However, in one office the story went a little differently. We were sitting with the Legal Aid, giving our schpiel, when someone walked out of the Congresswoman’s office. The Legal Aid turned to us and said: “Do you know who that is? That’s Adam West, Batman!” My friend and I looked at each other, turned to the Legal Aid and said, “Excuse us for a moment.” He nodded in comprehension. We ran out of the office and down the hall to catch up with the long strides of the tall celebrity.

He must have heard us coming (he was Batman after all). He turned around and as we came within arm’s reach, he grabbed each of us by the lapel of our suit jackets and in his deep Batman voice declared: “You villains, you!”

I wanted to respond with something witty like “Holy mackerel, Batman!” but we were simply awestruck and dumbfounded and merely gazed at him in open-mouthed, wide-eyed adulation. He smiled a big heroic smile, turned around and continued on his way. This was the highlight of our Soviet Jewry trip.

We returned to the congresswoman’s office and now the Legal Aid ushered us into the office of the congresswoman herself, Barbara Vucanovich of Nevada. She was a gracious host. The reason Adam West had been visiting is because their children had just gotten engaged to each other. Congresswoman Vucanovich then proceeded to inquire about Soviet Jewry and after our talk she promised to vote in favor of whatever legislation would help the cause.

We all know how the struggle for Soviet Jewry ended and now you know that Batman himself had a small, if not heroic, part in this battle of good against evil. May he rest in peace.



My Lodestar, My Rosh Yeshiva

April 20, 2015

My Lodestar, My Rosh Yeshiva

Either directly or indirectly, Rav Aharon Lichtenstein had a pervasive moral influence on my life. He was the arbiter, he was the guide, he was the model of what an ethical existence was meant to be. He saw through the confusion of loud and conflicting ideologies, pressures, influences and distractions. He saw to the heart of matters in a rational, wise, experienced insight.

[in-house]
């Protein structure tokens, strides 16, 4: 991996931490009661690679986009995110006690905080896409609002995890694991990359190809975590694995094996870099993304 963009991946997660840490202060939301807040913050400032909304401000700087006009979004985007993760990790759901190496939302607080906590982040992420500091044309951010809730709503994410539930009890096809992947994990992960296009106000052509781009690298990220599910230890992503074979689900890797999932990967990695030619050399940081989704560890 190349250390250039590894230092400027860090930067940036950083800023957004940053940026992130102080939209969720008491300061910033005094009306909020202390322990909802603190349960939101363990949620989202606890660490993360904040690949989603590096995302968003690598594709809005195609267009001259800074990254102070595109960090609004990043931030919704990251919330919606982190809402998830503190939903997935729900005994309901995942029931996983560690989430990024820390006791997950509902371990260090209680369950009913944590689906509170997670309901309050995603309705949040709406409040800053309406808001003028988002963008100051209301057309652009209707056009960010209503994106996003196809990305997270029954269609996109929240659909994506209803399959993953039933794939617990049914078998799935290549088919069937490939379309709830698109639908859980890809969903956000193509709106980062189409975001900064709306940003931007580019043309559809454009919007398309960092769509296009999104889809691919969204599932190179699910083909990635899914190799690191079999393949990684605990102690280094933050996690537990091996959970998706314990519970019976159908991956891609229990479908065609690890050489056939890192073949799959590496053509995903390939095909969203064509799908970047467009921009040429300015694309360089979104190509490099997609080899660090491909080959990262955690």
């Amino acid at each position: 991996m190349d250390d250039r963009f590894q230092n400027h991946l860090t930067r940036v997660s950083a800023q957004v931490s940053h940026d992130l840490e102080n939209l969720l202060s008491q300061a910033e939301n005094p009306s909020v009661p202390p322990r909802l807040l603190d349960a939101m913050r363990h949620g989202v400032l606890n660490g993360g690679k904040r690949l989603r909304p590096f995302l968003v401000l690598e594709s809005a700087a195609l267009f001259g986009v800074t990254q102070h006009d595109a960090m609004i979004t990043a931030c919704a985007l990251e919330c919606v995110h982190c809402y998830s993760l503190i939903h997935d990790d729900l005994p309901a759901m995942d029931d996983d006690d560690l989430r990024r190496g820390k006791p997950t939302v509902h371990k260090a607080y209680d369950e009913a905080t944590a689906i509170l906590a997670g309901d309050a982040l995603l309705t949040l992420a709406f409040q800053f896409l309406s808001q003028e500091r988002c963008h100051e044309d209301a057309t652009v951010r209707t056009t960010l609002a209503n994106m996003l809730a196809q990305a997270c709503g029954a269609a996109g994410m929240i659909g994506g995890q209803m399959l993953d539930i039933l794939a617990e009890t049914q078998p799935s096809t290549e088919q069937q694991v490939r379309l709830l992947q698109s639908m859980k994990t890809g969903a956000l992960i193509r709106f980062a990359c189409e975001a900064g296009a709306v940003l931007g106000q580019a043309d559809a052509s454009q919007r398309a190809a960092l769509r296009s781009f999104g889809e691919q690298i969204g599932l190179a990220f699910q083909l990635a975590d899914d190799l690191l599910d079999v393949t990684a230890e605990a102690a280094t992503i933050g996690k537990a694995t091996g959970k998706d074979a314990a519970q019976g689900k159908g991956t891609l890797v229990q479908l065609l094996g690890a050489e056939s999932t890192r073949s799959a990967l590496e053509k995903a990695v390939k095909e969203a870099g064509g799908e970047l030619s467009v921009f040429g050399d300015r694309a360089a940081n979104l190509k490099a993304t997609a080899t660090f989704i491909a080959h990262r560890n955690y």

I have known and interacted with many great Rabbis in my life, but to me, Rav Aharon was … the holiest. He was modest and approachable. He was constantly accessible. He dressed simply. He did not have any intermediaries. He sat in his place in the Beit Midrash (the study hall of the Yeshiva) surrounded by hundreds of his students.

Nonetheless, I always approached him with trepidation. When I walked to his small desk, I felt perhaps the awe of the High Priest on Yom Kippur entering the Holy of Holies. I was sparse and efficient with my words, not wanting to waste a second of this great man’s time. I listened carefully to each nugget of wisdom, of insight, of guidance that he shared with me.

And then there were his students. To live in Alon Shvut, in the shadow of Yeshivat Har Etzion, is to live in the shadow of Rav Aharon. One cannot walk two steps without running into a student of Rav Aharon. These students have become my lifelong friends, companions, guides and instructors. They are my community. They are my family. We are all orphaned today.




Eulogy for my grandmother, Mrs. Zahava Rosenthal


I can’t believe you’re gone. You were the anchor of our family. The matriarch of our clan. The role model of unflinching hospitality. You possessed a heart of gold that was big enough to include every single person you met.

Safta loved stories. She loved telling them and she loved hearing them. I’m going to tell a story. It’s a story of how I imagine Safta’s reunion now with Saba after 31 years.

“Zahava!” Zvi called. “What took you so long?”

“Why were you in such a rush?” Zahava chided Zvi. “You missed so much. There was so much left to see and do.”

“My job was done,” Zvi explained sadly. “My time was up. I missed you so much.”

“Me too,” Zahava answered. “You missed all the other grandchildren being born. You missed their weddings. You missed great-grandchildren being born. Bli ayin hara, so many and so beautiful. The family has grown so much and you weren’t there to see it.”

“But I was, Zahava. I was there for every birth and every brit. I was there for every wedding and even for the sheva brachot. I was there for the birth of every great-grandchild. I can see it all from here and I don’t even have to pack. But I was lonely.”